- The Washington Times - Wednesday, December 6, 2000

Eighth-graders in the United States continue to lag behind many of their counterparts in math and science performance, particularly those in Asia, despite efforts in the past several years to improve in subjects that are crucial to competing in the global marketplace.

While U.S. eighth-grade students exceeded the international average on tests in both subjects, they still fell well below students from Japan, Korea, Hong Kong and Singapore, as well as students in Australia and Canada, according to a study released yesterday that is a follow-up to the widely reported Third International Math and Science Study (TIMSS) of 1995, which compared academic performance around the world.

William H. Schmidt, national research coordinator for the 1995 TIMSS study, said the 1999 report found "no widespread, substantive change" over the past four years.

"I certainly think these are disappointing results," said Mr. Schmidt, a professor of education at Michigan State University.

"This really does say something about our children's chances for securing good jobs," he said. "The world's economy is now truly international," and if U.S. students are not prepared to fill demanding high-tech jobs, corporations will look to other nations for qualified workers.

Added Jeanne Allen, president of the Center for Education Reform in Washington, in reacting to the report: "Our stock has dropped faster than some dot-coms."

Thirty-eight nations participated in the 1999 assessment, dubbed the TIMSS-R the "r" standing for repeat. Out of those, the United States did better than 17 nations in math and 18 nations in science, but fell below 14 countries overall.

Researchers from the Department of Education, however, cautioned that comparing results from the two studies is difficult, because some of the nations that participated in the 1995 study dropped out in 1999, while other new nations joined in.

While the TIMSS covered students in the fourth, eighth and 12th grades, the latest report looked at student achievement only in the eighth grade. The middle school years, said researchers, are crucial times when students' math and science performance often begins to wane.

Over the four-year period between the two studies, there was no statistically significant change in eighth-grade mathematics or science achievement in the United States, said the report, released by the department's National Center for Education Statistics. U.S. eighth-graders in 1999, however, tested better than the eighth-graders who took the test four years ago.

The math and science performance of U.S. students, relative to those in the 17 other nations that participated in the TIMSS study, "was lower for eighth graders in 1999 than it was for fourth-graders four years earlier," the TIMSS-R study found.

One bright spot emerged from the nation's dismal progress: Average math scores for the nation's black students rose 25 points, which the department cited as significant.

Around the world, girls and boys posted similar scores in math, but boys continue to outpace girls in science, the study found.

Secretary of Education Richard W. Riley touted the latest results as generally "positive," but said that much work lies ahead.

"American students continue to learn, but their peers in some other nations have been learning at a faster rate," Mr. Riley said.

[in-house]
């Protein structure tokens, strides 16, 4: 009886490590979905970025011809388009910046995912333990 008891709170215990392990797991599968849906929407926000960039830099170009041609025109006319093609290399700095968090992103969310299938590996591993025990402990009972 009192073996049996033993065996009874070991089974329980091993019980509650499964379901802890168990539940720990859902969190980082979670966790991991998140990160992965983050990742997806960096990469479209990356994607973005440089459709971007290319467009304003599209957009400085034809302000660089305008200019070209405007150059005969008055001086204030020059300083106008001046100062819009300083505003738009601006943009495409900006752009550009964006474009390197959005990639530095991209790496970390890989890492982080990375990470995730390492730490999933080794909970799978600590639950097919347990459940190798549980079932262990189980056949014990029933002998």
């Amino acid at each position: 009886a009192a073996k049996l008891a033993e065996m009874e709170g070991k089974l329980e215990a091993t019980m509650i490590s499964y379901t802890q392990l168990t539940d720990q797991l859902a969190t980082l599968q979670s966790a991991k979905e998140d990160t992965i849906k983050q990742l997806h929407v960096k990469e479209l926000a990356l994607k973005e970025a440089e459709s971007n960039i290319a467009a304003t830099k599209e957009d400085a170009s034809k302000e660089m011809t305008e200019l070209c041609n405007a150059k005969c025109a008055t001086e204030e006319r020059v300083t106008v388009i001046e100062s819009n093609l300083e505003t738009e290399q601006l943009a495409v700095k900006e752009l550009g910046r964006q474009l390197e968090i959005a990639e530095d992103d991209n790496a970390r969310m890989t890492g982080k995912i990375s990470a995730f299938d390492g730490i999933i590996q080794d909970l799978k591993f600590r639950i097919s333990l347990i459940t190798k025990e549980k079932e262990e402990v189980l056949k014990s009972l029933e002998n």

Bill Goodling, Pennsylvania Republican and chairman of the House education committee, called the latest TIMSS results "a disturbing trend."

"These test results are indicative that for too many years, we placed a priority on process," Mr. Goodling said.

The TIMSS-R set the average score for all nations at 500. Math scores ranged from a high of 604 in Singapore to a low of 275 in South Africa, the report said. Science scores ranged from 569 in Taiwan to 243 in South Africa. U.S. students scored 502 in math and 515 in science.

U.S. students exceeded the average in three of five math subjects and were at the international average in two others, Mr. Riley said. The test areas were: fractions and number sense; measurement; data representation, analysis and probability; geometry; and algebra.

Students were tested in six science content areas: earth science, life science, physics, chemistry, environment and scientific inquiry. U.S. eighth-graders exceeded the world average in five of those six subjects, Mr. Riley said.

He defended education reform efforts and lauded the hard work of teachers and school administrators.

"America is trying to teach more to more students and more different kinds of students than ever before," he said, calling on the lame duck Congress to pass Mr. Clinton's education budget.

He also called on the nation to make serious investments in math and science teaching as suggested in a report by the Glenn Commission, released earlier this fall.

Michigan State's Mr. Schmidt said U.S. educators must make rapid changes in the way math and science are taught in middle schools if they want to see significant progress on a global scale.

"We have not taken seriously the message of change that needs to take place in our middle school curriculum," he said.

"In 1995, we found out middle school students in other countries study geometry, algebra, chemistry and physics," he added. "In this country, we're still teaching elementary arithmetic and elementary science."

Rita R. Colwell, director of the National Science Foundation, said the TIMSS-R puts the focus on the need to improve teacher quality. She said the nation's educators can learn plenty from other countries in this area, citing findings from both the 1995 and the 1999 studies that U.S. eighth-grade math and science teachers are less likely to have majors or minors in their teaching fields than their counterparts abroad.

She added, "We know kids can't learn what their teachers don't deeply understand."

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